For caregivers who have to quit their job
Caregiving itself can be a full-time job, but many caregivers already have paying jobs. There will be times when there will be more demands on the caregiver, for instance, when the patient is diagnosed, getting cancer treatment, getting treatment for recurrence, or nearing the end of life. The employed caregiver may end up having to take time off from their paying job for caregiving.
- If you need some time away from work, speak with your boss or benefits office.
- If your workplace has an Employee Assistance Program (EAP), look into what it offers.
- The Family and Medical Leave Act (FMLA) guarantees up to 12 weeks off per year to take care of a seriously ill family member (spouse, parent, or child). It only applies to larger companies, and not every employee qualifies for it. If you can’t or don’t want to stop working, you might be able to take unpaid time off under the FMLA.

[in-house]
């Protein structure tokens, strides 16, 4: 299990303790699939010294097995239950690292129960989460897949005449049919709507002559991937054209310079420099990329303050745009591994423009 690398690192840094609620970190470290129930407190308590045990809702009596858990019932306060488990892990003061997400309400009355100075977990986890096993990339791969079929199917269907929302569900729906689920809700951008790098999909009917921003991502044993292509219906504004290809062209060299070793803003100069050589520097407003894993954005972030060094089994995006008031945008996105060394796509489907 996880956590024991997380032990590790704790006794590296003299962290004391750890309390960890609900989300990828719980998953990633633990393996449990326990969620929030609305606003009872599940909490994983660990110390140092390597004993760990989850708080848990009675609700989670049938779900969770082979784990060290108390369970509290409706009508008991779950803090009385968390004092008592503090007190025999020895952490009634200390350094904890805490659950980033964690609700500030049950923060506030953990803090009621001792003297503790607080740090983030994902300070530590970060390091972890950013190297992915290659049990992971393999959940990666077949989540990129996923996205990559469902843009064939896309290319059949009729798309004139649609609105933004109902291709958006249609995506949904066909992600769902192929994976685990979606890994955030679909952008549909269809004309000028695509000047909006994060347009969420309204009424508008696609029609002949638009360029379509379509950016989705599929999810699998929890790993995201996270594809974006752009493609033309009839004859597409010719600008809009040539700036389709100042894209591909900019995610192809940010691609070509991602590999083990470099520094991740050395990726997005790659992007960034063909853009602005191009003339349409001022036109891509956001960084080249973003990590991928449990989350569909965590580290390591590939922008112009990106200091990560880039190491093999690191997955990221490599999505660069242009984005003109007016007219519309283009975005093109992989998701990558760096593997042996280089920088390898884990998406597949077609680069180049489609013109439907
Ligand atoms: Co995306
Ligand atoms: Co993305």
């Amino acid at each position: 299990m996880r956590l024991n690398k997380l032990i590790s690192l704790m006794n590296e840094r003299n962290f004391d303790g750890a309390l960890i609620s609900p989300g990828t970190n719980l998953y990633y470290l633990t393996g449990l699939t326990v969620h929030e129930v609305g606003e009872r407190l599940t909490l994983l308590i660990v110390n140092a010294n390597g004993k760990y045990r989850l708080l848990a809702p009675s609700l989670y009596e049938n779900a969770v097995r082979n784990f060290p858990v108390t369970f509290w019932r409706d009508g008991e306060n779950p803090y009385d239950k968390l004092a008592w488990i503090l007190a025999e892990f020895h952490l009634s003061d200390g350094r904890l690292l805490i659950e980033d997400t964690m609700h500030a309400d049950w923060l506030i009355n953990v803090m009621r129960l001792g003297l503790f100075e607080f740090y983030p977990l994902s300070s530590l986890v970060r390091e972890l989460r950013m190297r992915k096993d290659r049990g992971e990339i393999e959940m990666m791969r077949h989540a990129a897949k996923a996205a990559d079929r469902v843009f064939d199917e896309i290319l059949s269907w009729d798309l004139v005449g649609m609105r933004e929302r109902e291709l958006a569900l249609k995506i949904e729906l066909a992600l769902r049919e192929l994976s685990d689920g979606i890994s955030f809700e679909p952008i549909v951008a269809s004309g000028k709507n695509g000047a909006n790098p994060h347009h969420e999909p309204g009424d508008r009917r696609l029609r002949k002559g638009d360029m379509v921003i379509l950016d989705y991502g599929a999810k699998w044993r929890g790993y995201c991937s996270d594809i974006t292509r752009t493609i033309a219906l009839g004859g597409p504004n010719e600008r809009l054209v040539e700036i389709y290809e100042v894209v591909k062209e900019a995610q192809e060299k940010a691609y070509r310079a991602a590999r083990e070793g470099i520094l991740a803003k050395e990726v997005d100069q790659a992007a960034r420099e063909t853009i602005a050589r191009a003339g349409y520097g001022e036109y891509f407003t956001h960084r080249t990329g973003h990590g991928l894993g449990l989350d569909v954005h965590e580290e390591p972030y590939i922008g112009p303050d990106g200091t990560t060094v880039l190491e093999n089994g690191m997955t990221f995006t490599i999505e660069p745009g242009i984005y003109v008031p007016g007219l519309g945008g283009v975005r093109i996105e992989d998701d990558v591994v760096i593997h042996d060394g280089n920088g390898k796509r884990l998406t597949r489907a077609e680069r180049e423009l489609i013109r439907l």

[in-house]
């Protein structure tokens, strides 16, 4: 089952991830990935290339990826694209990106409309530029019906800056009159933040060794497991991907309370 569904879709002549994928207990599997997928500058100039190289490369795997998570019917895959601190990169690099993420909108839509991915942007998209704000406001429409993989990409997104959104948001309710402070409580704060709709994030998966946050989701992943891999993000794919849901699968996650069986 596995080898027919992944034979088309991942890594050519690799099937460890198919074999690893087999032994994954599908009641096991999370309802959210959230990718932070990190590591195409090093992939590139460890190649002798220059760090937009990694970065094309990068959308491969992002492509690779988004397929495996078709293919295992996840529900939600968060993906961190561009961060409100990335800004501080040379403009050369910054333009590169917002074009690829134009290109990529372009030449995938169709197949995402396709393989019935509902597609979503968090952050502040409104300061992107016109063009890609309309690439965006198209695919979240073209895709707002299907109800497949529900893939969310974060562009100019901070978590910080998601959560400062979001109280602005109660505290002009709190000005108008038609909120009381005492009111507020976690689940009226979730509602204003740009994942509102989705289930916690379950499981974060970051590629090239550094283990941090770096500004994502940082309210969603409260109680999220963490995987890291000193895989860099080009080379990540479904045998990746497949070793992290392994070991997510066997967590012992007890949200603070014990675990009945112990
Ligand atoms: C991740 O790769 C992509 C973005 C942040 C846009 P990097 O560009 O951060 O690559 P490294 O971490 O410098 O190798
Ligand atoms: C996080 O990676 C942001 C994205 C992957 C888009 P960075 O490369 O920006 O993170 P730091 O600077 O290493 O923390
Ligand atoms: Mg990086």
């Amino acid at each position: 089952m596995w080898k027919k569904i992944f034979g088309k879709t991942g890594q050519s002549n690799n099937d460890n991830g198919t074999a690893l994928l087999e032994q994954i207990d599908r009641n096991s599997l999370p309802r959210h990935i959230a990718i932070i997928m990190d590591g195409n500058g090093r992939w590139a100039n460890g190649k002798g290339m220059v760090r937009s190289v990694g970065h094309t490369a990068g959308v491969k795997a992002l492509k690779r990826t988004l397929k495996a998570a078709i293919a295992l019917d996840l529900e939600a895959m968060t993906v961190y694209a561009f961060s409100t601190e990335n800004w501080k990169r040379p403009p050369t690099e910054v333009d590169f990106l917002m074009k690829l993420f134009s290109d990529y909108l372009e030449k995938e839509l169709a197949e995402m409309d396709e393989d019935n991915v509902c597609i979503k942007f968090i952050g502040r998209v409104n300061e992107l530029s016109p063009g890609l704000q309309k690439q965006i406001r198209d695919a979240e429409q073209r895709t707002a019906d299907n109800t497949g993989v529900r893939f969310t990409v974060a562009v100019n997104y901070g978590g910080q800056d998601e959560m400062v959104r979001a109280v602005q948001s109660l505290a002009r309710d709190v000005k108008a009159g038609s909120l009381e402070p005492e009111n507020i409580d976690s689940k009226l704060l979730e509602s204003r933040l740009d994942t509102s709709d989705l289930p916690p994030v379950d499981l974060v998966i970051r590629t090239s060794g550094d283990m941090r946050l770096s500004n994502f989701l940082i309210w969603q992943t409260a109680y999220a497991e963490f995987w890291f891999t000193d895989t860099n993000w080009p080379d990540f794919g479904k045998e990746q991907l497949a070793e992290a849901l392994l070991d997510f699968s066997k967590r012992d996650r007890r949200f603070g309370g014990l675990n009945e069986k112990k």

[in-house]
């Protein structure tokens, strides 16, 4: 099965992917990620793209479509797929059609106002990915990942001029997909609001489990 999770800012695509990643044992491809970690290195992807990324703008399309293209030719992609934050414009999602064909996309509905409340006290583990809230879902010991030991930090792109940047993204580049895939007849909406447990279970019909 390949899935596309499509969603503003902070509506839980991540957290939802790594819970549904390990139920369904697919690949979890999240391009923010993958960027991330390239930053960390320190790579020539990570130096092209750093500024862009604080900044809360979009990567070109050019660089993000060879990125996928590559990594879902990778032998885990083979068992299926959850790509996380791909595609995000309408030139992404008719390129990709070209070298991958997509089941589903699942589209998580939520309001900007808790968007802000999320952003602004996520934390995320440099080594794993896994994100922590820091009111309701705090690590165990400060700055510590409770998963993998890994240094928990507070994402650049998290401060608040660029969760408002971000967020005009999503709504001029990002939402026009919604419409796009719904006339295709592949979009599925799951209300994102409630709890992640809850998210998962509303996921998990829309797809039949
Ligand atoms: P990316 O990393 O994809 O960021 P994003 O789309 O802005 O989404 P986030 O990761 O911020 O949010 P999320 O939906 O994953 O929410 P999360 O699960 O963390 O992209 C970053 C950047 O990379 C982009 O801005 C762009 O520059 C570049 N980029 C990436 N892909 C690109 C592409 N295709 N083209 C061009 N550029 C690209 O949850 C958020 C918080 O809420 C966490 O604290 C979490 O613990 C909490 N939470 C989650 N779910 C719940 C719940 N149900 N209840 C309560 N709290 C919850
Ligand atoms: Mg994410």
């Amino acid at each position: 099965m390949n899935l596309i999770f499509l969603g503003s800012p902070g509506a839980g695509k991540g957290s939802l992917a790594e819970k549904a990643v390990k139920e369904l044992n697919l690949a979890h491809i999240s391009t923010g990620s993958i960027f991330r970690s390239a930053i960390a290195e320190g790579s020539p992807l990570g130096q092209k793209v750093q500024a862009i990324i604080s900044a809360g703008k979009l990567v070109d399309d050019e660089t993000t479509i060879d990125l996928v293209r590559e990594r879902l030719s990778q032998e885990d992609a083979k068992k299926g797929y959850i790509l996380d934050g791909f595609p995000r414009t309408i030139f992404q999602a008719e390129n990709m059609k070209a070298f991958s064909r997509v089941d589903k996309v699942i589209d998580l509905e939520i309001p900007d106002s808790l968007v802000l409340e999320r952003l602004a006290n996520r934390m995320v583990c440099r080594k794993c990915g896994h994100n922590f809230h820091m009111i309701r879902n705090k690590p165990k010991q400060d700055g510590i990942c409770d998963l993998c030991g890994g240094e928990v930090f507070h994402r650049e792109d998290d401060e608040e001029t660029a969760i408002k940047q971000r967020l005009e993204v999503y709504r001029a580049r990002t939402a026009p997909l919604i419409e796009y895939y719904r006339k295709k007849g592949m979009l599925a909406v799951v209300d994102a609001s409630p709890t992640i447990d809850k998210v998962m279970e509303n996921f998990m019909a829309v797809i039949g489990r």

Can my loved one keep working during treatment?
Your loved one with cancer often wants to keep working through treatment. In some cases, it’s possible. In others, it doesn’t work well.
Taking time off: The employee with cancer who wants to keep his or her job may be able to take some time off during treatment, using either company benefits or the Family and Medical Leave Act (FMLA).
Wanting to keep working: Facing cancer often brings with it an increased sense of the importance of work in a person’s life. Working can boost self-worth and help the person focus on what they’re able to do rather than on their illness.
Returning to work after treatment: As curative treatment (treatment aimed at producing a cure) winds down and the doctor checks the patient for any remaining signs of cancer, the patient may be given the “all clear” to go back to work. Or it may be that your loved one needs to slowly increase their work duties – this will depend on their physical condition and the type of job they have.